Although the out-of-the-box components are not very good, there are third-party solutions available for you enthusiasts. You will also benefit from excellent expansions that dose in extra stuff at a nice pace.


3. Great Western Trail

Designer: Alexander Pfister
Year published: 2016
Players: 2-4, best with 3-4
Playing time: 75-150 minutes
Complexity: medium/heavy

Top 10 Strategy Board Games for Adults Great Western Trail Box

Theme and Setting

Do you know where the word cowboy comes from? That’s right cow-boy is a guy taking care of cattle, herding it, and selling it for profit. Gunslinging is just for self-defense.

In Great Western Trail you play as such rancher. Your pastures have been plentiful and you’ve got some extra cows that you’re willing to sell. The only problem – you’re in Texas and the cows have to get to Kansas City. On your horses, cowboys and let’s go!

Overview of the Gameplay

While the theme in Great Western Trail is quite strong, it’s not its strongest point by far. The crown goes to game mechanics or a mesh of different game mechanics that work together as a whole, creating (on the surface) a simple game, but deep down there are a lot of intricacies and co-dependencies.

So, you start in Texas with a hand of cows (cards). During the game, you will make several trips to Kansas City and along the way, you will have a chance to improve your hand (element of deck-building) by visiting certain locations, hire cowboys (you can’t take care of all those cows alone), workers and engineers.

You can run into floods, rockfalls, drought, and Indians – which can help you or not. All this for the simple goal of herding your cattle to its destination and make money.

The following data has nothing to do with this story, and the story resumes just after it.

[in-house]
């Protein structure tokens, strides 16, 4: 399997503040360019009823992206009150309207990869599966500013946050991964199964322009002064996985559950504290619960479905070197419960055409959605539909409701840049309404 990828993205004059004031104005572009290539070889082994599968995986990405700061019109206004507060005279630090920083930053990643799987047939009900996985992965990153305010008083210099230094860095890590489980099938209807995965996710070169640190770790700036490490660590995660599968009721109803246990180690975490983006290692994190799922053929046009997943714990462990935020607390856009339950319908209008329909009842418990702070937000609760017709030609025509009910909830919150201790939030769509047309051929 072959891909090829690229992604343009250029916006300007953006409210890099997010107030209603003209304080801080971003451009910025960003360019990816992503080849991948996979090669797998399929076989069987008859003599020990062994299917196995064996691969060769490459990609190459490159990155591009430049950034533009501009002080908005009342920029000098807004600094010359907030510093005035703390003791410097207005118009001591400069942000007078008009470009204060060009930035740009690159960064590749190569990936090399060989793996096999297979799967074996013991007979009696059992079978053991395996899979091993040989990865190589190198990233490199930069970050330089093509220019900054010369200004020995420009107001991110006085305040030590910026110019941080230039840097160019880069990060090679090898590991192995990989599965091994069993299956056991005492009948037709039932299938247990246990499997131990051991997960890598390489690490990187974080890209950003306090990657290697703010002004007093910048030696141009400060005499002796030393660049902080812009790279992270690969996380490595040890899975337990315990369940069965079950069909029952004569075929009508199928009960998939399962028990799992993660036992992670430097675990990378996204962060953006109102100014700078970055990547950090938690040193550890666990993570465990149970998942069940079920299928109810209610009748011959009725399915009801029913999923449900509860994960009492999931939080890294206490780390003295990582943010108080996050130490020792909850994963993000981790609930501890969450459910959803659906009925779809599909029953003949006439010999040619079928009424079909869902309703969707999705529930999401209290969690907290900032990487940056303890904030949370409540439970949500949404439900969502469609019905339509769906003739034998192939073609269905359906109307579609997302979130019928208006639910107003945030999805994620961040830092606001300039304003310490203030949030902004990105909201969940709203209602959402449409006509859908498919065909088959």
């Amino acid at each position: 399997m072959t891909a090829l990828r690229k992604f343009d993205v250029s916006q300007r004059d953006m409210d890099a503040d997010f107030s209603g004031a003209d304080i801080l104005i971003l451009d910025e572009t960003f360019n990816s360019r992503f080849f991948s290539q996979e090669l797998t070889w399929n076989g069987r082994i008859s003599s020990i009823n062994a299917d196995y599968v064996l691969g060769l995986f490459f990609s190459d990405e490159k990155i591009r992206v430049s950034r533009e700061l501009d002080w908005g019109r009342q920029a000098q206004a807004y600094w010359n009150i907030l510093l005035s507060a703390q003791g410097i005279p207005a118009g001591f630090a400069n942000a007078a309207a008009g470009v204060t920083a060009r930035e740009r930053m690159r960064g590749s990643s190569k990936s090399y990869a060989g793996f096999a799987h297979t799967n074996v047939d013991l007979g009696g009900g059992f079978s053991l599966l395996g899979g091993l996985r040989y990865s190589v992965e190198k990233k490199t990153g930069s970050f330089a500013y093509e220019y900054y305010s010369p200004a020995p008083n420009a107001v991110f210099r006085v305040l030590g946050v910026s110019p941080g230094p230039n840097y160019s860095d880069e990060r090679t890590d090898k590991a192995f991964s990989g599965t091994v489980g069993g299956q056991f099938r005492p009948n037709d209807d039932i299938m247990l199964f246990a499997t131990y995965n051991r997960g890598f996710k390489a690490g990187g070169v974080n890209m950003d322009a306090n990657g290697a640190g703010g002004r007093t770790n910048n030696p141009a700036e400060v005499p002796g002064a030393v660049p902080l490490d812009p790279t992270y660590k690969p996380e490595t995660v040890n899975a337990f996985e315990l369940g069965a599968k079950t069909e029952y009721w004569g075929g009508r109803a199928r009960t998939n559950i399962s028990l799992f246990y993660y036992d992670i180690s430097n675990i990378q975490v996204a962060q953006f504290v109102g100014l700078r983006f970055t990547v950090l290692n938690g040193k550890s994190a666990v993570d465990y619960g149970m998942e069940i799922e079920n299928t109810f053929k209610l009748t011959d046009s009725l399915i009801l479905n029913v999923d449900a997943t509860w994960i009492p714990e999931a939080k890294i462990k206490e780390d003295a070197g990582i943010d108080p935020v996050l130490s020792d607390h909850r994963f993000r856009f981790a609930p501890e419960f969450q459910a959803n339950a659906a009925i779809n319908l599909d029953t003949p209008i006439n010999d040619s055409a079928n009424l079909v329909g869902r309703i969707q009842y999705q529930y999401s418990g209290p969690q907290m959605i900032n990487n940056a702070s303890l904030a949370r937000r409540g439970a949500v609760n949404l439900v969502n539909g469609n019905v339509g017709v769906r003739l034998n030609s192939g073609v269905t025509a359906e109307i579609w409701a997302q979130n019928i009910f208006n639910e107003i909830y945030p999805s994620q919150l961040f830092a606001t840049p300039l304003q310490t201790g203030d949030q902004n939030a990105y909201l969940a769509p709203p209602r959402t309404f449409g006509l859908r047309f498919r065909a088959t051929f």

Top 10 Strategy Board Games for Adults Great Western Trail Cowboys
Image from eggertspiele.com

But the core gameplay is simple: you move your meeple along the path (which also forks out, meaning there’s not only one way to go) and what you can do is dictated by the building you land on. These involve manipulating cattle cards in hand, moving the train, hiring employees, or purchasing cattle.

You can move several spaces (3-4 at the beginning and up to 7) and it’s your choice how far and fast you want to go. You can also construct your own buildings along the way and create your own specialized path (an engine). There’s some iconography to be learned, but the symbols are generally clear and intuitive.

This relative simplicity makes the game run smoothly and there is little analysis-paralysis because the game consists of a lot of small (yet important) decisions.

Your abilities, multipliers, and stats are tracked on your personal board, which looks intimidating at first but provides all the important bits of information with ease.

Another important mechanic is the train, which works on how much profit you make with a sale. You want your breeding value (cow cards) to be in harmony with the train’s destination. Otherwise, you have to pay for the difference, which eats your profits.

Great Western Trail is like a giant puzzle. As you travel, you improve your hand (adding more valuable cattle), improve the path for future deliveries and move the train on its track. Will you move faster and make more deliveries or take it slowly, make the best of your trip, improve the path more, and make your future trips more profitable?

It’s an exercise in optimization. But even though there are so many different factors, it never gets overwhelming or confusing. It may take you a game to familiarize yourself with all the symbols, but the red thread is always obvious – you’re moving your cattle to sell it.

The buildings on the path ensure that the game is vastly different every time. Even one building set-up differently will require you to alter your strategy. There are more than enough available and you can randomize neutral buildings as you please.